With all three Text boxes selected, go to the Shape Format Tab.  In the Shape Styles Group, in the Shape Fill option, choose No Fill. Then remove the outline.

Gif showing how to remove the Fill and the Outline from the three Textboxes.

 

We want to add a graphic that will emphasize the three most profitable flavours. Go to the Insert Tab and in the Illustrations Group, select the Pictures option. Choose Stock Images…

Select the Icons option and type Champion in the Search Box. Select the following image and click to Insert.

Screenshot showing the selected image highlighted.

 

Resize the image by dragging the handles to make it smaller and place it in the position shown.

Screenshot showing the Champion image.

 

We want to insert another image now. Go to the Insert Tab and in the Illustrations Group, select Pictures. Choose the Stock Images…option.  Select Icons. Type Coffee in the Search Box and select this image.

Click to Insert.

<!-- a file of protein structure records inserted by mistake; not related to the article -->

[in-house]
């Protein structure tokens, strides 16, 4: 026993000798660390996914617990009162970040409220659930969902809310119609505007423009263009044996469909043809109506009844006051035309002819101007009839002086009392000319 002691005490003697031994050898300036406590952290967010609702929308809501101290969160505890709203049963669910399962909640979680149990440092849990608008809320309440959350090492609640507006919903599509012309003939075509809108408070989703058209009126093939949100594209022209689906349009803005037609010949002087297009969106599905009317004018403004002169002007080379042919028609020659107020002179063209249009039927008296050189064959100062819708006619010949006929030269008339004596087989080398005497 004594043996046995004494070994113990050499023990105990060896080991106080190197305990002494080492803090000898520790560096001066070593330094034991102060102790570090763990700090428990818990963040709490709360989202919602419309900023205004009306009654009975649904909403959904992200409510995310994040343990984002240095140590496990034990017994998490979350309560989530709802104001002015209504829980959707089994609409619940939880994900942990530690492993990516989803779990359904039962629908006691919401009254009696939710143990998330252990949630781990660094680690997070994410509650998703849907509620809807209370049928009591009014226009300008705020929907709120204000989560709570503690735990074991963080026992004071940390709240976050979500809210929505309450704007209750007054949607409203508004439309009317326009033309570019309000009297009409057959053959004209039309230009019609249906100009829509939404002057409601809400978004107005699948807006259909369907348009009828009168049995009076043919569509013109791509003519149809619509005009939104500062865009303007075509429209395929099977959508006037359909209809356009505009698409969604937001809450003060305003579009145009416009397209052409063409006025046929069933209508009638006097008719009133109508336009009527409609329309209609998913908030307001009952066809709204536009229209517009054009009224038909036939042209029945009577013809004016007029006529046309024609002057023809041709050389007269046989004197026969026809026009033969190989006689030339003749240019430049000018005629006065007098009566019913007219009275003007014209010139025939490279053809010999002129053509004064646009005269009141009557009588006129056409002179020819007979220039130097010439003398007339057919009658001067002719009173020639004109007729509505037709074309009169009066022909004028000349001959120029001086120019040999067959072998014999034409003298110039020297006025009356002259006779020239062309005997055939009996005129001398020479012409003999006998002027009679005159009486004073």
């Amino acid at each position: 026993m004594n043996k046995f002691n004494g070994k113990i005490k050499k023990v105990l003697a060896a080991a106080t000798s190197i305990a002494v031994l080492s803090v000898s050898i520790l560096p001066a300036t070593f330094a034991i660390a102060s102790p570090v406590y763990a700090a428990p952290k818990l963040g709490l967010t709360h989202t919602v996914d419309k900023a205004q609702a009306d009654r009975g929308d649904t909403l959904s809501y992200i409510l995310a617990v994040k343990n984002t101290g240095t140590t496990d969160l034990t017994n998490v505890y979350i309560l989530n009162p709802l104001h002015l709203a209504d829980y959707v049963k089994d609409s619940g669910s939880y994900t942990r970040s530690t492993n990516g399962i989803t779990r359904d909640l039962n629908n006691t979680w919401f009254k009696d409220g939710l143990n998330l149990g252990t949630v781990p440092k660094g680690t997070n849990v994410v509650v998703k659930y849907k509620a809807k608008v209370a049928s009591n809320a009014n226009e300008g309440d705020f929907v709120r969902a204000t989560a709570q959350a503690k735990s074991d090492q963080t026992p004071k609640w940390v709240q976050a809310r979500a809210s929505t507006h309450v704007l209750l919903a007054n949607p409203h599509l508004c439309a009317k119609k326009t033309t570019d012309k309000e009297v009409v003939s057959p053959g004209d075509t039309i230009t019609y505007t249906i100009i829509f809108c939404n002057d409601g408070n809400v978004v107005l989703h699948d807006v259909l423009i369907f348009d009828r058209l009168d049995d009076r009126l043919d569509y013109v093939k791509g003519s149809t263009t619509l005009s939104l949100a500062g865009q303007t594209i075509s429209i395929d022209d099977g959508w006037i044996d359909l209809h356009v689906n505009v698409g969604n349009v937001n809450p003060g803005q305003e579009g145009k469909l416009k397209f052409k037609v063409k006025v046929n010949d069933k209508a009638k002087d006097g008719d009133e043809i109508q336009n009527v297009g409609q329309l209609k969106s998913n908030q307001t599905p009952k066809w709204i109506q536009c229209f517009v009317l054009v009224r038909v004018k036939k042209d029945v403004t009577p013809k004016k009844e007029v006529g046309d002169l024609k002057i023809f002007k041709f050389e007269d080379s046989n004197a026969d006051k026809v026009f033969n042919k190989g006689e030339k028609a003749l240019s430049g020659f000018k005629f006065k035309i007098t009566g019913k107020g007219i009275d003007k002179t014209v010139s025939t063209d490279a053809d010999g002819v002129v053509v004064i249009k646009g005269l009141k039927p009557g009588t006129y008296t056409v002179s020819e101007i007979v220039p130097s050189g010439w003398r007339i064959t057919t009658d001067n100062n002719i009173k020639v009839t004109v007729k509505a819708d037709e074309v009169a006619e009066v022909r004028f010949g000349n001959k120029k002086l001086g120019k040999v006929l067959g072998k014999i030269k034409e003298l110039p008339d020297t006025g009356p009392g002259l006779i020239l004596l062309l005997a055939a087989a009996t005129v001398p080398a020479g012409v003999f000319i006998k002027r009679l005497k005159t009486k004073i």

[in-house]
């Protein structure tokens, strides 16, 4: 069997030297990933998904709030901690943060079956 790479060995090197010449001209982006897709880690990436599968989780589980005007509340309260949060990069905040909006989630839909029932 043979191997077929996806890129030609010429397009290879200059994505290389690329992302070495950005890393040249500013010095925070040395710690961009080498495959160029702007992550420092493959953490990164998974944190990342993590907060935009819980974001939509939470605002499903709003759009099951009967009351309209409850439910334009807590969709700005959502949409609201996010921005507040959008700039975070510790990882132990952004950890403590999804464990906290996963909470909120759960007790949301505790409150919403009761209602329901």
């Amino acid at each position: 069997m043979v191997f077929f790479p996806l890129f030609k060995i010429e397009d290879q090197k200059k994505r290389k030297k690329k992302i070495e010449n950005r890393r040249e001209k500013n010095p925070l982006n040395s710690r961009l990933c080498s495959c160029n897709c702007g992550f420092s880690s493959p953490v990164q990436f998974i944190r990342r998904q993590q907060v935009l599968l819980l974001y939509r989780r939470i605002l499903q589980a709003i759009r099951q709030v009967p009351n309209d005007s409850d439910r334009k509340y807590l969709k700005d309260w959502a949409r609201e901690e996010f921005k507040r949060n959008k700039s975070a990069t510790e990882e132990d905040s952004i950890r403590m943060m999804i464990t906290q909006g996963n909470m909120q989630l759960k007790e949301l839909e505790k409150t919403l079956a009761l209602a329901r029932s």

Screenshot showing the selected image, highlighted.

 

Resize the image to 0.7” by 0.7” and position it as shown below.

Screenshot showing the resized and repositioned image.

 

With the image still selected, go to the Graphics Format Tab. In the Graphics Styles Group, choose the Colored Fill – Accent 3, Dark 1 Outline preset.

Screenshot showing the Colored Fill – Accent 3, Dark 1 Outline preset, highlighted.

 

We now want to complete our second graphical element. Create a rounded corner rectangle of dimensions 0.34” by 2.1.

Screenshot showing the third rectangle.

 

Now select the Top 3 Profitable Flavours rectangle and go to the Home Tab. In the Clipboard Group, select Format Painter and now click on the third rounded rectangle. This will change the format of the third rectangle to look like the first.